Additionally, every practice should aim to offer a concierge-style process that raises the dental experience beyond a basic service – placing patients’ interests first, actively listening to patient concerns, building meaningful, lasting relationships and allowing patients to feel respected, relaxed, and cared for.

Whilst UDA-driven practices may find this challenging, this is the only way forward if they are seeking to increase their NHS-to-private treatment conversion.

7. Understand the digital world. It is vital to stay abreast of all digital developments and trends, particularly when it comes to patient reviews and where they are most likely to be seen. Millennials in particular have been brought up in a digital world where online reviews shape their purchasing choices. This age group is hugely influenced by their peers and not only rely on the opinions of others, but also generate their own reviews and share extensively. Regularly audit where your patients find you online and see what others are saying about their experience with you. Focusing on a media network that everyone uses is a must.

Google reviews play a huge part in shaping a business’s future. Research shows that positive Google reviews are the most important factor for consumers. The quality and quantity of the reviews on Google is also one of the most important ranking factors for local SEO and building a reputation.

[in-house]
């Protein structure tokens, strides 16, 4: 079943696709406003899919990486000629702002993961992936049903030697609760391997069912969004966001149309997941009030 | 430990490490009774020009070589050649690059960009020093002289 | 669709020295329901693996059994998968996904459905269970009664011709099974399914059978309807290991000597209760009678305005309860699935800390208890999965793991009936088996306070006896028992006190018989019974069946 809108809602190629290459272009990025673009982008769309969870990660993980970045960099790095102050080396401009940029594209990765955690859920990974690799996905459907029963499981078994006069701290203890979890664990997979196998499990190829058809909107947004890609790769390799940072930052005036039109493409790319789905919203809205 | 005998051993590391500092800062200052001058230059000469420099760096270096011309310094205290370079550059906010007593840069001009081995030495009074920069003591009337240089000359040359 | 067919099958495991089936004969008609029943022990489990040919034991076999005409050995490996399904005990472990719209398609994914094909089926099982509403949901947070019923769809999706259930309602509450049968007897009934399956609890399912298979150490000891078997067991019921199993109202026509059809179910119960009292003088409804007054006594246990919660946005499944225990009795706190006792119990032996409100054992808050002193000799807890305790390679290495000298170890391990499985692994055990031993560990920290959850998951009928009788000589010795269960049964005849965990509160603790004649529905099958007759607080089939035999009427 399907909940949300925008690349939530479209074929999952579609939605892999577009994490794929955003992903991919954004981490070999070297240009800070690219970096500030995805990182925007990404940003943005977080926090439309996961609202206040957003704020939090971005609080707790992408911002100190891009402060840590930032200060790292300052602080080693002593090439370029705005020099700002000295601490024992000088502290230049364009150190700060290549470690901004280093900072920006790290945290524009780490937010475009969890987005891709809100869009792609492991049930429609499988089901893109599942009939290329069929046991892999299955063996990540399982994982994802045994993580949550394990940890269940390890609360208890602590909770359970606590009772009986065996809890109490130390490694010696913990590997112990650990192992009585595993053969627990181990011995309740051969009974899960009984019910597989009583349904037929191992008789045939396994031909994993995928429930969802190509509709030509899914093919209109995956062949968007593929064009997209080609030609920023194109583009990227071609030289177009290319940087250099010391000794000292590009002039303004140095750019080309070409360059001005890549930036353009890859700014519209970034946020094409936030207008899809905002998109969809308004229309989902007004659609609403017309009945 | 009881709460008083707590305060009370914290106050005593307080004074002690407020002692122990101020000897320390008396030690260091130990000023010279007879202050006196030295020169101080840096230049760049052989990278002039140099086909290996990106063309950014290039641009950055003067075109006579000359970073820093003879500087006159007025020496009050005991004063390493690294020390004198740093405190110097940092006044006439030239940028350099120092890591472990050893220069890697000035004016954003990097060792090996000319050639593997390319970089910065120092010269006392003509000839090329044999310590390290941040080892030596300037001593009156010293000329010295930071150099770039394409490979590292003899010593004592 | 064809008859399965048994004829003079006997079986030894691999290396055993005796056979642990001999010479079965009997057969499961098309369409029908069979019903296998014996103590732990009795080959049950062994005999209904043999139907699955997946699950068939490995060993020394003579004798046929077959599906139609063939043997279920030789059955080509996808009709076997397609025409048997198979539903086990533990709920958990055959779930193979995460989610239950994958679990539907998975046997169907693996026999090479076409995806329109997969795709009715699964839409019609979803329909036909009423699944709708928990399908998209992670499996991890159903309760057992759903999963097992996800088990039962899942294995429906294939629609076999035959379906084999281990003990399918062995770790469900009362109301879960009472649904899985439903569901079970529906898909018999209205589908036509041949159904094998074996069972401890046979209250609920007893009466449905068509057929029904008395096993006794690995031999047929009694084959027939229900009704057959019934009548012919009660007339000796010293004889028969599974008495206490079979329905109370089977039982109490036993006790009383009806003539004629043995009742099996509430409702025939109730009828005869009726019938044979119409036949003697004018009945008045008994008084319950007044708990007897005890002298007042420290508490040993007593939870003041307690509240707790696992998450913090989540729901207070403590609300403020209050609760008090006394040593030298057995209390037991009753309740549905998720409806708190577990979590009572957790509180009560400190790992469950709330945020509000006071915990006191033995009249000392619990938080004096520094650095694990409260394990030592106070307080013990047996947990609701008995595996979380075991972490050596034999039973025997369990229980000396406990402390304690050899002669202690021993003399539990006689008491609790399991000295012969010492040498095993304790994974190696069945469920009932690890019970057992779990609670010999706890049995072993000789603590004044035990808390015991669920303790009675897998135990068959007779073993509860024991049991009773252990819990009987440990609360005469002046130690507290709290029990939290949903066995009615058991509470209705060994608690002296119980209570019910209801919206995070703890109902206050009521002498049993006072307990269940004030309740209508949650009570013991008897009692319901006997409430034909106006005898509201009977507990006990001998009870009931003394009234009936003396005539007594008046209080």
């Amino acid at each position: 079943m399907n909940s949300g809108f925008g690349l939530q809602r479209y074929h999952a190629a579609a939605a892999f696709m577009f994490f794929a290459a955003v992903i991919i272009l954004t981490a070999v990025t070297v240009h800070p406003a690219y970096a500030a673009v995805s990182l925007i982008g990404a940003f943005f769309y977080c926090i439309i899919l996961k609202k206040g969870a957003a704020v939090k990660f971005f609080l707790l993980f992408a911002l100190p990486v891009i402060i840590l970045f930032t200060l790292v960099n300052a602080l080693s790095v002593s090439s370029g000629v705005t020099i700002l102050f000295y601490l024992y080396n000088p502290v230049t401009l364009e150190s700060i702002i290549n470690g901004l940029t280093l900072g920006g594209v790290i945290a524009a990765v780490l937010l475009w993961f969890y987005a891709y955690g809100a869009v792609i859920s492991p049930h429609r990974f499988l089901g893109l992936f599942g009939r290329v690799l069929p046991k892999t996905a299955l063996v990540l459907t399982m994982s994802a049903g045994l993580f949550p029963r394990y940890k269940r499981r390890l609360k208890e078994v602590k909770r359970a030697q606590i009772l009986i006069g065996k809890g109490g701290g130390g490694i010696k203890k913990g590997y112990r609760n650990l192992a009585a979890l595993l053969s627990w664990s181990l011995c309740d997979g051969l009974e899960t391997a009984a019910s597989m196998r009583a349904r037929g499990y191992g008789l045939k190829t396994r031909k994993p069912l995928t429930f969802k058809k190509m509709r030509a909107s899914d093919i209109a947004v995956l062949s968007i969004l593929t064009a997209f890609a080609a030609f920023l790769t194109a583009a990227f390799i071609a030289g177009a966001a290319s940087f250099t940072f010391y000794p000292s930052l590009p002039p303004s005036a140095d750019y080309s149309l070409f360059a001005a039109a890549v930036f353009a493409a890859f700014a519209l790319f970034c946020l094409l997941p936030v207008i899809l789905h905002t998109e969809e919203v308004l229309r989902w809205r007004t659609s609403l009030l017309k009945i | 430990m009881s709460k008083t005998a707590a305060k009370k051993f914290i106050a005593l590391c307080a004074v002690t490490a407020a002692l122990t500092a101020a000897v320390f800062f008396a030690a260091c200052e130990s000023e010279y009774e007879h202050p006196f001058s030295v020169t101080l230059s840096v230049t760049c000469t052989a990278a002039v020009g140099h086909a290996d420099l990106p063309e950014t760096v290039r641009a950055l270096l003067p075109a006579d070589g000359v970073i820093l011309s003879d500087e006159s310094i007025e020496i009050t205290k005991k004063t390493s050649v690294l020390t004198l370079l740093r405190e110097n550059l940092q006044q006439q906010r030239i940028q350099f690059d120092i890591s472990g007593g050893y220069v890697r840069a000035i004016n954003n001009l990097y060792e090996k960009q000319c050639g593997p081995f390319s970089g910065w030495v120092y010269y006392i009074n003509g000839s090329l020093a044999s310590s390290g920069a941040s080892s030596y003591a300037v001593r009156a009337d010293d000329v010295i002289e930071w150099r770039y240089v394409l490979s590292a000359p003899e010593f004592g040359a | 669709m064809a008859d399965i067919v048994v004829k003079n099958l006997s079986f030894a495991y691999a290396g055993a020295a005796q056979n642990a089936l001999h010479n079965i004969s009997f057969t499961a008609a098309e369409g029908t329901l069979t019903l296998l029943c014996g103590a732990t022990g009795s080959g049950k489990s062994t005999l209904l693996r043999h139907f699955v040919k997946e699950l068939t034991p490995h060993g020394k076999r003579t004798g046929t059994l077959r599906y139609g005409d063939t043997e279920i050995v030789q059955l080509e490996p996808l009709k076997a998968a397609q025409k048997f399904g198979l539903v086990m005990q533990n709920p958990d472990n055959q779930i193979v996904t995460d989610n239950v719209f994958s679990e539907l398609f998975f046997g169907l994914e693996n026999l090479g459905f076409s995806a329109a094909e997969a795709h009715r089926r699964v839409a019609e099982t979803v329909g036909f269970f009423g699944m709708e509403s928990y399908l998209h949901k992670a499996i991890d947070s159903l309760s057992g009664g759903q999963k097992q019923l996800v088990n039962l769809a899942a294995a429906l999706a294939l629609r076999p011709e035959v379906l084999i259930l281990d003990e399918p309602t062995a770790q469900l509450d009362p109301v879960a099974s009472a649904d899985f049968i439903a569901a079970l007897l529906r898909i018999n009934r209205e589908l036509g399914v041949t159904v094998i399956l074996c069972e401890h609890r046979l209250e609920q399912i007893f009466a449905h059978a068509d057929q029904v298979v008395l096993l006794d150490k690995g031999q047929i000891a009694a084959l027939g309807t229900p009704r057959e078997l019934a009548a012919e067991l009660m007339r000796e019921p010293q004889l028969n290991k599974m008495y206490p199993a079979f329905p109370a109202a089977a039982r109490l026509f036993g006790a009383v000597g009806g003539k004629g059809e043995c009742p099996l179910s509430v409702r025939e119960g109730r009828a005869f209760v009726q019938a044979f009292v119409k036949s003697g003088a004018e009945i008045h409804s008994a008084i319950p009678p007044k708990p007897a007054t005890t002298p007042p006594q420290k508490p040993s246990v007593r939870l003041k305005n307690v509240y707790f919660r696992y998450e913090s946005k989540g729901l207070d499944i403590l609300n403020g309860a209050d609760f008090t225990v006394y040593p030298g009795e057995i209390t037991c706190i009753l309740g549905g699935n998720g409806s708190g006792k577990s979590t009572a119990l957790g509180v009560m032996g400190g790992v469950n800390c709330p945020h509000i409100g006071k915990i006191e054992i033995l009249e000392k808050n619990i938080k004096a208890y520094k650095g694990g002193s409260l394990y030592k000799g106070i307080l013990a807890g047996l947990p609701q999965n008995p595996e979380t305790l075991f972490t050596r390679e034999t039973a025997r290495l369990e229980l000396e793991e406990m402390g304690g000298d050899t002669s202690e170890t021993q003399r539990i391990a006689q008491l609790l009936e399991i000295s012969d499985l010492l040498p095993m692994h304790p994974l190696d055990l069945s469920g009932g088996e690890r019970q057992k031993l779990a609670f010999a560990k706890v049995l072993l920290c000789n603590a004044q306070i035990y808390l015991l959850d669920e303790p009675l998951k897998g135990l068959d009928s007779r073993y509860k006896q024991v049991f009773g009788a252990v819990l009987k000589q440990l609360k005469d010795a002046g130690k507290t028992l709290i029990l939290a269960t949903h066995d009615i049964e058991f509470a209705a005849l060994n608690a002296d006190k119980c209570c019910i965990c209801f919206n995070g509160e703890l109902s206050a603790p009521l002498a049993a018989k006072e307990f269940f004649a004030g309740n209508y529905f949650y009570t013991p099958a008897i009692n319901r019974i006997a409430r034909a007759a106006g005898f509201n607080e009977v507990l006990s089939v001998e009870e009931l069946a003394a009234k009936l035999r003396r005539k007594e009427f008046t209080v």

Request reviews from your happy patients straight after their treatment and before they walk out the door.

To make the patient journey easier, offer a virtual experience to give them the confidence to get in touch – think about installing an automated booking system to your website or a chatbox that can offer out-of-hours assistance.

Patient engagement is key to any successful dental business and a seamless transition from practice website to practice surgery enhances the patient experience.

8. Good customer service and good complaints handling go hand in hand. Don’t be afraid to say sorry to any patients with a complaint – it is not an admission of fault or liability but rather sends out the message that you care. Remember to:

  • Make good eye contact
  • Ensure a relaxed body posture to convey trust
  • Actively listen to what is being said
  • Don’t take it personally
  • Don’t interrupt
  • Avoid statements or antagonistic questions.

Related articles:

The ultimate guide to handling fake negative Google reviews – plus five easy-to-use instant responses

How to profit from online reviews